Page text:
Still cheap, even at this point in the industry cycle
Typically a company's stock can't rise more than 50% in a year and still be considered an on sale stock. Based on the changes management has implemented at Wabash and the stock's current valuation, though, it looks like this stock is still in sale territory.
One thing that makes Wabash a different company than just a few years ago is management's 2020 strategic plan. The goal of this plan is to lift revenue about $3 billion annually and produce a greater than 20% return on invested capital. One of the pillars of that strategy was to diversify away from its dry van trailers. This past quarter, dry van trailers represented 64% of all revenue, which was down from 77% back in 2005. Also, management has significantly lowered its debt levels, which has lowered interest expenses, improved bottom line results, and freed up enough cash to buy back shares and maintain its dividend payments.
Adding up all of these factors, you get a diversified manufacturer with high rates of return and a tidy balance sheet. Despite all of these attractive traits, though, shares of Wabash trade for a reasonable enterprise value to EBITDA ratio of 5.9 times. One could argue that this cyclical business has had a good few years and is headed for a decline. That isn't an unreasonable assumption. Wabash's greater product diversity should help to mitigate some of those effects, though, and its low debt levels give it some wiggle room if revenues do start to decline.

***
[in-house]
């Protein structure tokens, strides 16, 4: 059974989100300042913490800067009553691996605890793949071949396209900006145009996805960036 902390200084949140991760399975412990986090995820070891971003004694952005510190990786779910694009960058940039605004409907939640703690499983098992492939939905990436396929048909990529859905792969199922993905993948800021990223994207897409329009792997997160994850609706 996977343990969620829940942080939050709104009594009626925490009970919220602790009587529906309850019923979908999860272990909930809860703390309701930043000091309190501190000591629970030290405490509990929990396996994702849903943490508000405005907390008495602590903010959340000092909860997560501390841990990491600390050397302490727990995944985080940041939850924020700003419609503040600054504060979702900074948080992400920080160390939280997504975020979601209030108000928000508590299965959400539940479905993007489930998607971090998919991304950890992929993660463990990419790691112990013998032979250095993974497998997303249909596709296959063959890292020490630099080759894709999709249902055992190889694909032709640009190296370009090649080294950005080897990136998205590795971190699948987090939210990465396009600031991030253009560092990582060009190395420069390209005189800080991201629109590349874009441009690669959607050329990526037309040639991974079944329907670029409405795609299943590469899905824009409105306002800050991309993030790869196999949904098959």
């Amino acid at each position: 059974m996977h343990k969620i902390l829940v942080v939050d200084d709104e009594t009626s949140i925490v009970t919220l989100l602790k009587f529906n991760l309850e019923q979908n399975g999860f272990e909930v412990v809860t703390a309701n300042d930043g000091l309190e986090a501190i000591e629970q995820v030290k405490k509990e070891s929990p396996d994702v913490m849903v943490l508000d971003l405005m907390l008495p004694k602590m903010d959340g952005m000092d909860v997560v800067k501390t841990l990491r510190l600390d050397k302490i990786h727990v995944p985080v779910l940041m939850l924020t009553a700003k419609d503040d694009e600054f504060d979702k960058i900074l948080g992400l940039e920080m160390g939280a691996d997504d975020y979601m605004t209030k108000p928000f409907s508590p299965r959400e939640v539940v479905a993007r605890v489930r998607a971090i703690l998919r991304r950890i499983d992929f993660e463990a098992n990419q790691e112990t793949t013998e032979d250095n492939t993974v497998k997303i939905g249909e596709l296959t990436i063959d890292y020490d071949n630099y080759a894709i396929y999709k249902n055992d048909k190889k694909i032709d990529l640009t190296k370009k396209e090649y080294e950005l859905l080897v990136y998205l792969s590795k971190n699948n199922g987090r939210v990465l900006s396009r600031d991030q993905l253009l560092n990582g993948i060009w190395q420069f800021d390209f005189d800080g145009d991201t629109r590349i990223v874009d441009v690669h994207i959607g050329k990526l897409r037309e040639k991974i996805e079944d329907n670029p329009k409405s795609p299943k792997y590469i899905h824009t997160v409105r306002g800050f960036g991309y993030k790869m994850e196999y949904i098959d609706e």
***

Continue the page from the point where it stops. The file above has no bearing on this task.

At today's price, Wabash looks like a company where Wall Street thinks of it as the company it was rather than the company it is today. This should give investors a good window to buy shares.
John Mackey, CEO of Whole Foods Market, is a member of The Motley Fool's board of directors. Tyler Crowe owns shares of Kroger and Terra Nitrogen. The Motley Fool owns shares of and recommends Amazon and Whole Foods Market. The Motley Fool has a disclosure policy.